Presentation on theme: "Ethical, Legal, Social Issues (ELSI) in Engineering Describe some …"— Presentation transcript:
Ethical, Legal, Social Issues (ELSI) in Engineering Describe some …
Some Course Goals Enhance awareness of ELS issues Provide frames of reference for thinking about them Philosophical theories Political schools of thought Social-Economic analyses Legal approaches Focus on a few concrete examples in some detail Genetics and “personalized” medicine Cancer screening and biologic drug treatment Government regulation, patent issues Read some primary sources in different fields science journals, economics, legal decisions
Format Reading and class discussion (25%) divide and conquer – split reading among students, teach classmates what you learn Homework questions on reading (25%) Midterm (25%) Student project (25%) group or individual paper or oral presentation consider empirical approach rather than descriptive report
Will try to mix technical considerations with ethical, legal, social issues – you are engineers! emphasis on social evaluation of new technology Not just about ethics – consideration of social and legal issues distinguish this course from Phil 135 Hard to strike a balance that will please everyone, providing feedback as we go along will adapt the class to better suit you: anonymous feedback: Blackboard->Discussions-> Feedback->Thread, check anonymous
Books: will read a few chapters from several books – you may be able to borrow and xerox rather than buy Biomedical Engineering for Global Health Rebecca Richards-Kortum, Cambridge Univ. Press ISBN $75 Justice – Michael Sandel Language of Life – Francis Collins To extent possible, readings will be posted on Blackboard
Some other sources of information: Wikipedia – definitions of terms Company websites (23andMe.com) Journals – Nature, Science HHS Agency for Healthcare Research and Quality JHU Center on Genetics and Public Policy Popular press - pay attention to what seems relevant Organization that evaluates health news articles: Share new sources you find by posting on Blackboard/ Discussion Board
Topics Framework Ethical/Political Theories Escalating health care costs how is this an ethical, social problem complex role of technology & Biomed. Eng. Genetic testing – “personalized medicine” technology, promise, potential consequences for health insurance, privacy, costs Patents, balancing social benefits and harms should genes be patentable? Cancer screening – when is it useful, balancing benefits, harms and costs
More topics Cancer treatment – ethical, economic dilemmas Government regulation (FDA), regulation in fields of rapid technological innovation Stem cell research controversies Ethical issues associated with research – scientific integrity, informed consent social consequences of bad judgments Privacy and the internet
Ethical theories – framework for E in ELSI; how can we relate framework theories to real problems? Preview of next week’s reading (Sandel Justice) The Runaway Trolley
Ethical theories – framework for E in ELSI; how can we relate framework theories to real problems? Utilitarianism (Bentham, Mills) – greatest good for greatest # morality determined by consequences of acts problems: how to measure utility, disutility ? lives saved, quality-adjusted life-years, harms… single measure (e.g. $) sometimes inappropriate benefit to majority can trump minority rights close to economics example where it seems useful: screening technology with limited budget, health care dollars should be spent to maximize # life-years saved (but should “quality” of life years be taken into account, is this problemmatic….?)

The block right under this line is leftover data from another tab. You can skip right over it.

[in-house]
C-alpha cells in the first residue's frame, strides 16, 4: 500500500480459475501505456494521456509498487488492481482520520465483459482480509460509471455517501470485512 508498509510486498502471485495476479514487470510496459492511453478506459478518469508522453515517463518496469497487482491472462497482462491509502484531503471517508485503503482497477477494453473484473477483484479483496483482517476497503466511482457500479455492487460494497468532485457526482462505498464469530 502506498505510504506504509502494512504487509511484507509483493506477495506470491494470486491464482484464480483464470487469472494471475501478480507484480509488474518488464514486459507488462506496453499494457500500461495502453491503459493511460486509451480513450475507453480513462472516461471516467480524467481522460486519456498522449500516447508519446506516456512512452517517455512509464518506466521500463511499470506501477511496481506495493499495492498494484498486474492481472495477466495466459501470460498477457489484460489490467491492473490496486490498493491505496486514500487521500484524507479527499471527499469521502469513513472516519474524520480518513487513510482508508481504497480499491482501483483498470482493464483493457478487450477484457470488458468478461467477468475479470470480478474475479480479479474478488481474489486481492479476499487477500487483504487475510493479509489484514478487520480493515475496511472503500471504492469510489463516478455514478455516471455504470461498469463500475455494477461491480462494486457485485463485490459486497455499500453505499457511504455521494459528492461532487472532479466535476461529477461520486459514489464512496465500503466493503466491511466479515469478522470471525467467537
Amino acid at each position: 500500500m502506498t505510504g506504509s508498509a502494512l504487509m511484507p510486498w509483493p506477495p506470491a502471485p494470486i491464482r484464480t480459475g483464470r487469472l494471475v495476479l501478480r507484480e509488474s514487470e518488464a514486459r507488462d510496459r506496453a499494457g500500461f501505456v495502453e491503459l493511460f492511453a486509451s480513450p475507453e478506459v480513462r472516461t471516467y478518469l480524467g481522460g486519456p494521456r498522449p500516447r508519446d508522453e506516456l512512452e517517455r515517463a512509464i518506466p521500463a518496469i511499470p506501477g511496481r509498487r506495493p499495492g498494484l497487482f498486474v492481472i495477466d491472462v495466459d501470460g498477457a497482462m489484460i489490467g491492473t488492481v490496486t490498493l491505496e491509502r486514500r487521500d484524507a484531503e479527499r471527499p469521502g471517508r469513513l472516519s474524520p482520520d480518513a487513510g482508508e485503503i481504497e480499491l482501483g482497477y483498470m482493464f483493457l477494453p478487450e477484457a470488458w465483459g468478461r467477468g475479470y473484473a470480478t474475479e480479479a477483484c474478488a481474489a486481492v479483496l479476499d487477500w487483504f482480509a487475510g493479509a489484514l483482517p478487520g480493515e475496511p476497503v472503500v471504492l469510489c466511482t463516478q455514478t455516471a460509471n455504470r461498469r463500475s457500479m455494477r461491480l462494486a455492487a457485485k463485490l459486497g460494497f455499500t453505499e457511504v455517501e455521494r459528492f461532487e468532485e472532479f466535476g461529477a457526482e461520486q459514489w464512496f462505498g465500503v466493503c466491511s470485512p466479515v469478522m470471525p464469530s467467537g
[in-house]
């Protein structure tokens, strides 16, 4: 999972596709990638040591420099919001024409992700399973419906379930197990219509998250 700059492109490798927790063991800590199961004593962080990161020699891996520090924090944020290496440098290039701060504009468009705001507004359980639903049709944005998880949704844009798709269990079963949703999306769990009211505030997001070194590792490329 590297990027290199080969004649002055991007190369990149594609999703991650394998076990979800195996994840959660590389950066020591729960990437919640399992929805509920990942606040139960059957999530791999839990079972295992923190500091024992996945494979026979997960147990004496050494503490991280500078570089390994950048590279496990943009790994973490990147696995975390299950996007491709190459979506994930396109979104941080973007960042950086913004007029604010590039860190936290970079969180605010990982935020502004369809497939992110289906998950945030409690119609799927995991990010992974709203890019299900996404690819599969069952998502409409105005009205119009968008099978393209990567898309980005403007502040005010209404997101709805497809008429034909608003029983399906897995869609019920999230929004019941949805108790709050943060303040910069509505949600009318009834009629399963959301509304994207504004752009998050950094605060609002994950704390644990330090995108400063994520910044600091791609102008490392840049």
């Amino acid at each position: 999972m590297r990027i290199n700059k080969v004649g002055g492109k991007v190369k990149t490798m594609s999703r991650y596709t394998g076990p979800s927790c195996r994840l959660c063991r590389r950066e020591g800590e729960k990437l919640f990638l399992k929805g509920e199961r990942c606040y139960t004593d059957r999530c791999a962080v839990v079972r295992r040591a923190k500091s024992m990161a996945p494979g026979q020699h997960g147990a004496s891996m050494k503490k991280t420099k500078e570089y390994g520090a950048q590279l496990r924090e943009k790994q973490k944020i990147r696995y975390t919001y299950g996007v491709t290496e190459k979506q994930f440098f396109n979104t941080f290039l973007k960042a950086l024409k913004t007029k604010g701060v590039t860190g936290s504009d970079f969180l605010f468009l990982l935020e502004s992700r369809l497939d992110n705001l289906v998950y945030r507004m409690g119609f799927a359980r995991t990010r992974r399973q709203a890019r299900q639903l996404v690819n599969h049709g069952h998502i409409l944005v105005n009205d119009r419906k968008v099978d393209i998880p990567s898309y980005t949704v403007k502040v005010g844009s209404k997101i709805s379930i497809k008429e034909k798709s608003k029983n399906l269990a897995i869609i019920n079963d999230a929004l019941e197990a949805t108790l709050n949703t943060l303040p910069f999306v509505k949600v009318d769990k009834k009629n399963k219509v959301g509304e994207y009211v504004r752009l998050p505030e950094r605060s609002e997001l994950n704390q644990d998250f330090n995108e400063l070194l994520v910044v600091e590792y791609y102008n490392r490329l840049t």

Kant – 1700’s, era of American and Fr. Revolutions people are worthy of respect because they are capable of reason, have autonomy to choose moral principles can be discovered by reason (don’t need religious justification) “categorical” (“absolute, unqualified”) imperative: never use people as means to some end (your own pleasure, financial gain) act according to rules you would be comfortable to generalize - e.g. Don’t mislead others Anti-Utilitarian: its not the consequences but the motive that makes an act moral (“deontological”) example: those who view embryos as living beings may object to stem cell research no matter how much it might help others
Social justice (Rawls, 1970s): concerned with how rewards of society (wealth, power, etc) should be distributed Can’t control unequal distribution of factors that affect outcomes (natural abilities, inherited wealth, values instilled by family, educational opportunities) Forced equality would hurt overall welfare A fair distribution is that which comes from social rules (“contract”) you could agree to before knowing accidents of your birth (“veil of ignorance”) Unequal benefits are acceptable (even tho’ “unearned”) so long as they benefit least advantaged (“diff. prin.”) Example: do you want “right” to health insurance independent of genetic pre-disposition?
Libertarianism – maximize personal freedom; minimize gov’t controls; only role of government is to prevent crime, etc.; free market is best determinant of distribution of goods Example – limit FDA regulation, government intrusion into beginning and end of life decisions problem – “free markets” aren’t always fair, given unequal information, bargaining power, wealth “Communitarianism” – government has legitimate role in promoting social welfare, e.g. regulating markets. Examples: patent policy: allow temporary monopoly, despite cost to consumer, to stimulate innovation; government health insurance may be required by law
What connections can you make? Issues we will considerEthical theories Genetic testingUtilitarianism is direct-to-consumer ok?Kant – value individ. should FDA regulate it?Libertarianism Rawls – fair distrib. Cancer screeningCommunitarianism who should be covered? Stem cells is it ok to use embryos that parents will not implant? do potential medical benefits affect the decision?